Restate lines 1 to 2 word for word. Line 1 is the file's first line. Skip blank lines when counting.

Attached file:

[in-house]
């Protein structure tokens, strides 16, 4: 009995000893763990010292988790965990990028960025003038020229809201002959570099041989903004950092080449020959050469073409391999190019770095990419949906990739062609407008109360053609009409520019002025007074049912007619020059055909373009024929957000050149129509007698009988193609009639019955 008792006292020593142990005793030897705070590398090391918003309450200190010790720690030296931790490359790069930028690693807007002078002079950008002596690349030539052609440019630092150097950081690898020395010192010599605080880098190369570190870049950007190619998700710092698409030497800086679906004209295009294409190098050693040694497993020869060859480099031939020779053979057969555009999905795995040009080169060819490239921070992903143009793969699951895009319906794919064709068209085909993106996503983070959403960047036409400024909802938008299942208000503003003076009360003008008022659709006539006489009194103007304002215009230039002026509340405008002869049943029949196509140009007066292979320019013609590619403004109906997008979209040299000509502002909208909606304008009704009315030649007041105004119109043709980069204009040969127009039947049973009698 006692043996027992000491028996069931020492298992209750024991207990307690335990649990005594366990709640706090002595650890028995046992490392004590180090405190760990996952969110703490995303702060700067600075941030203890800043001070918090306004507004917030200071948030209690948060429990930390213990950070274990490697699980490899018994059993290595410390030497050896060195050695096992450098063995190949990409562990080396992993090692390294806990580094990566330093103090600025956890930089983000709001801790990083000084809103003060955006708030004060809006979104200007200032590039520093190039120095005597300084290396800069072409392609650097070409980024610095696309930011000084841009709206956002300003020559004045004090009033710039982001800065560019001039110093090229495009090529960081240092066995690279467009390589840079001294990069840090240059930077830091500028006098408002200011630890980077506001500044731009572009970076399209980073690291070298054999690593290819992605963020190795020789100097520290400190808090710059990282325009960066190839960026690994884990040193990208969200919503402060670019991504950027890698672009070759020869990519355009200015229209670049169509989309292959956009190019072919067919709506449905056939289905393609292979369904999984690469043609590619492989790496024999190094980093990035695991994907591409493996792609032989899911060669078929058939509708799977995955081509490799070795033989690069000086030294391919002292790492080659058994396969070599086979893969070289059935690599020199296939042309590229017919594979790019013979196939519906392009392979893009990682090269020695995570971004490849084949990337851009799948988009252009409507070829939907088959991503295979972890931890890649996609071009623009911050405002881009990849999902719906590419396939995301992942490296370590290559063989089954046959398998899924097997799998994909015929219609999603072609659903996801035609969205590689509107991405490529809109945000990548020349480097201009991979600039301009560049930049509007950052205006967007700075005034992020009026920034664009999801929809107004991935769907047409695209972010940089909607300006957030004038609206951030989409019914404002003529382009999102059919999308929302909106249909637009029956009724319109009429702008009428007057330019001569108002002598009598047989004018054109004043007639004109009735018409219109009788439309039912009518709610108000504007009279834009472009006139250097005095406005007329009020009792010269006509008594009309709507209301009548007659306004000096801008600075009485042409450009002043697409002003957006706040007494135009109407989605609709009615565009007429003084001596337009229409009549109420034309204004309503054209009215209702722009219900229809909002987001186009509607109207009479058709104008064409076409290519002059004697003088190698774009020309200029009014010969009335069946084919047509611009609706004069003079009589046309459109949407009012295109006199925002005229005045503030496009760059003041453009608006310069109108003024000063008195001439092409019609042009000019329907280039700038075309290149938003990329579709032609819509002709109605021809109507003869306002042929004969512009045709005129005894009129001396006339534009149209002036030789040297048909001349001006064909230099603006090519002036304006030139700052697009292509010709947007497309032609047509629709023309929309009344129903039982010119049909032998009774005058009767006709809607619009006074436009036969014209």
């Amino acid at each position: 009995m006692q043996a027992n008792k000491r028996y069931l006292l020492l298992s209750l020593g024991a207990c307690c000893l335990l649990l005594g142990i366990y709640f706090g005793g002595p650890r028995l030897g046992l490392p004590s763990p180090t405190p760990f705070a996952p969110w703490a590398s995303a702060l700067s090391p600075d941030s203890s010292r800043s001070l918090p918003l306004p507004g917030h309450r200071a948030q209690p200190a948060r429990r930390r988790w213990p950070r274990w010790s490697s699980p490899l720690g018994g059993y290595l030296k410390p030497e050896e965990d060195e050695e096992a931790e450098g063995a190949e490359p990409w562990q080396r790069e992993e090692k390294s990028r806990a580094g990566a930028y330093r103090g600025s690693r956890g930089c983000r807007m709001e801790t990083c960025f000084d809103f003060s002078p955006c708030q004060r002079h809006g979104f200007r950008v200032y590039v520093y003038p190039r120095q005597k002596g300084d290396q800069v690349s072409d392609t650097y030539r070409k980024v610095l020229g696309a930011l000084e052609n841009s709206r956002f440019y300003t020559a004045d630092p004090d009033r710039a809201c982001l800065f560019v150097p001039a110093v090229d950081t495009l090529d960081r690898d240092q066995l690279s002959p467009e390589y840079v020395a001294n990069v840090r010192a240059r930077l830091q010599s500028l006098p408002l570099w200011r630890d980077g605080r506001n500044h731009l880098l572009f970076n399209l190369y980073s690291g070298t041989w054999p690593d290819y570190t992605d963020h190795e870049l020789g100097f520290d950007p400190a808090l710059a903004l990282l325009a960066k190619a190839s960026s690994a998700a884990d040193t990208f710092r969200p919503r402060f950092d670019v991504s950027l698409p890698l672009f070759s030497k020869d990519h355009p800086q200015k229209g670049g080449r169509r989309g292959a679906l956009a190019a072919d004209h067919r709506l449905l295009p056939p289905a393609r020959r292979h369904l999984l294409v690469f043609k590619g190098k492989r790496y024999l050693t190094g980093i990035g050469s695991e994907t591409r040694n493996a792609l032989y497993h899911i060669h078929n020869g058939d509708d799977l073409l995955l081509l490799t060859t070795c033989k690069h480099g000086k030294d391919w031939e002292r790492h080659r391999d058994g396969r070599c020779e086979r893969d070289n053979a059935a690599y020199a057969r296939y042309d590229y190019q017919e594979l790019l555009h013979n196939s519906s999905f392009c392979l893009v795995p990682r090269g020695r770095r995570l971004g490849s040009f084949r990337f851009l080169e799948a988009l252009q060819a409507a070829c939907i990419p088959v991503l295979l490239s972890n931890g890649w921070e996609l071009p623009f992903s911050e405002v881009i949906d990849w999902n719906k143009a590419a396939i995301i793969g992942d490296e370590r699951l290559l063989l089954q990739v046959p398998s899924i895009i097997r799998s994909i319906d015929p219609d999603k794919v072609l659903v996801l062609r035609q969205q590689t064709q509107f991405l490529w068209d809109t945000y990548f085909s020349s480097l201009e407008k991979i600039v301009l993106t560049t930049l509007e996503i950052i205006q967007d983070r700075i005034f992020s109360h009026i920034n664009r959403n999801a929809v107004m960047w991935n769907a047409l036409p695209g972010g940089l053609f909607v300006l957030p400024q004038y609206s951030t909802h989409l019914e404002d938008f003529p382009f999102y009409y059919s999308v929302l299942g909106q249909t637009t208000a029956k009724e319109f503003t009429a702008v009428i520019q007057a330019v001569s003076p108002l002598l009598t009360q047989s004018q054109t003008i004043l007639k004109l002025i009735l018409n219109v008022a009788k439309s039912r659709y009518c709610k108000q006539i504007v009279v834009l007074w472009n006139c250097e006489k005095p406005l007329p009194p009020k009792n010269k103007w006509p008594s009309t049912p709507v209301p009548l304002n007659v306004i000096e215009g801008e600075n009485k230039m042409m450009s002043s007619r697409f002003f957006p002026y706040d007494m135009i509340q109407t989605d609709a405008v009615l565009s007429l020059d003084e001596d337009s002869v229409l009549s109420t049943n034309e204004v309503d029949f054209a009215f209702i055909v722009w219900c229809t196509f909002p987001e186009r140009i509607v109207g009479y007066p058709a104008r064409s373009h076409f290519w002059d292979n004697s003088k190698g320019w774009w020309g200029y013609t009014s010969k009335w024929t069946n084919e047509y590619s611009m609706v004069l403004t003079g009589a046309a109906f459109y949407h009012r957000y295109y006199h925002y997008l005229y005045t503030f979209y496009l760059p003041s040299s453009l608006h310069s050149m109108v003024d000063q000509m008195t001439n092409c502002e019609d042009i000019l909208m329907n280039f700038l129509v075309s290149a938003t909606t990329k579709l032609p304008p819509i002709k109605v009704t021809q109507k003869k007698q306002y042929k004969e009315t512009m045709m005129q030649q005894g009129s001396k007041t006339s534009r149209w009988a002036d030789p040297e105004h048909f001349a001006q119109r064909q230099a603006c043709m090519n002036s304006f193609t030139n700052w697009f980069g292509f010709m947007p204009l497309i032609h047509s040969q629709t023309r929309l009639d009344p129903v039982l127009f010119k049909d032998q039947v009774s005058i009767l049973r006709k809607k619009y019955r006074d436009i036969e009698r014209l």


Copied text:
[in-house]
């Protein structure tokens, strides 16, 4: 009995000893763990010292988790965990990028960025003038020229809201002959570099041989903004950092080449020959050469073409391999190019770095990419949906990739062609407008109360053609009409520019002025007074049912007619020059055909373009024929957000050149129509007698009988193609009639019955 008792006292020593142990005793030897705070590398090391918003309450200190010790720690030296931790490359790069930028690693807007002078002079950008002596690349030539052609440019630092150097950081690898020395010192010599605080880098190369570190870049950007190619998700710092698409030497800086679906004209295009294409190098050693040694497993020869060859480099031939020779053979057969555009999905795995040009080169060819490239921070992903143009793969699951895009319906794919064709068209085909993106996503983070959403960047036409400024909802938008299942208000503003003076009360003008008022659709006539006489009194103007304002215009230039002026509340405008002869049943029949196509140009007066292979320019013609590619403004109906997008979209040299000509502002909208909606304008009704009315030649007041105004119109043709980069204009040969127009039947049973009698 006692043996027992000491028996069931020492298992209750024991207990307690335990649990005594366990709640706090002595650890028995046992490392004590180090405190760990996952969110703490995303702060700067600075941030203890800043001070918090306004507004917030200071948030209690948060429990930390213990950070274990490697699980490899018994059993290595410390030497050896060195050695096992450098063995190949990409562990080396992993090692390294806990580094990566330093103090600025956890930089983000709001801790990083000084809103003060955006708030004060809006979104200007200032590039520093190039120095005597300084290396800069072409392609650097070409980024610095696309930011000084841009709206956002300003020559004045004090009033710039982001800065560019001039110093090229495009090529960081240092066995690279467009390589840079001294990069840090240059930077830091500028006098408002200011630890980077506001500044731009572009970076399209980073690291070298054999690593290819992605963020190795020789100097520290400190808090710059990282325009960066190839960026690994884990040193990208969200919503402060670019991504950027890698672009070759020869990519355009200015229209670049169509989309292959956009190019072919067919709506449905056939289905393609292979369904999984690469043609590619492989790496024999190094980093990035695991994907591409493996792609032989899911060669078929058939509708799977995955081509490799070795033989690069000086030294391919002292790492080659058994396969070599086979893969070289059935690599020199296939042309590229017919594979790019013979196939519906392009392979893009990682090269020695995570971004490849084949990337851009799948988009252009409507070829939907088959991503295979972890931890890649996609071009623009911050405002881009990849999902719906590419396939995301992942490296370590290559063989089954046959398998899924097997799998994909015929219609999603072609659903996801035609969205590689509107991405490529809109945000990548020349480097201009991979600039301009560049930049509007950052205006967007700075005034992020009026920034664009999801929809107004991935769907047409695209972010940089909607300006957030004038609206951030989409019914404002003529382009999102059919999308929302909106249909637009029956009724319109009429702008009428007057330019001569108002002598009598047989004018054109004043007639004109009735018409219109009788439309039912009518709610108000504007009279834009472009006139250097005095406005007329009020009792010269006509008594009309709507209301009548007659306004000096801008600075009485042409450009002043697409002003957006706040007494135009109407989605609709009615565009007429003084001596337009229409009549109420034309204004309503054209009215209702722009219900229809909002987001186009509607109207009479058709104008064409076409290519002059004697003088190698774009020309200029009014010969009335069946084919047509611009609706004069003079009589046309459109949407009012295109006199925002005229005045503030496009760059003041453009608006310069109108003024000063008195001439092409019609042009000019329907280039700038075309290149938003990329579709032609819509002709109605021809109507003869306002042929004969512009045709005129005894009129001396006339534009149209002036030789040297048909001349001006064909230099603006090519002036304006030139700052697009292509010709947007497309032609047509629709023309929309009344129903039982010119049909032998009774005058009767006709809607619009006074436009036969014209």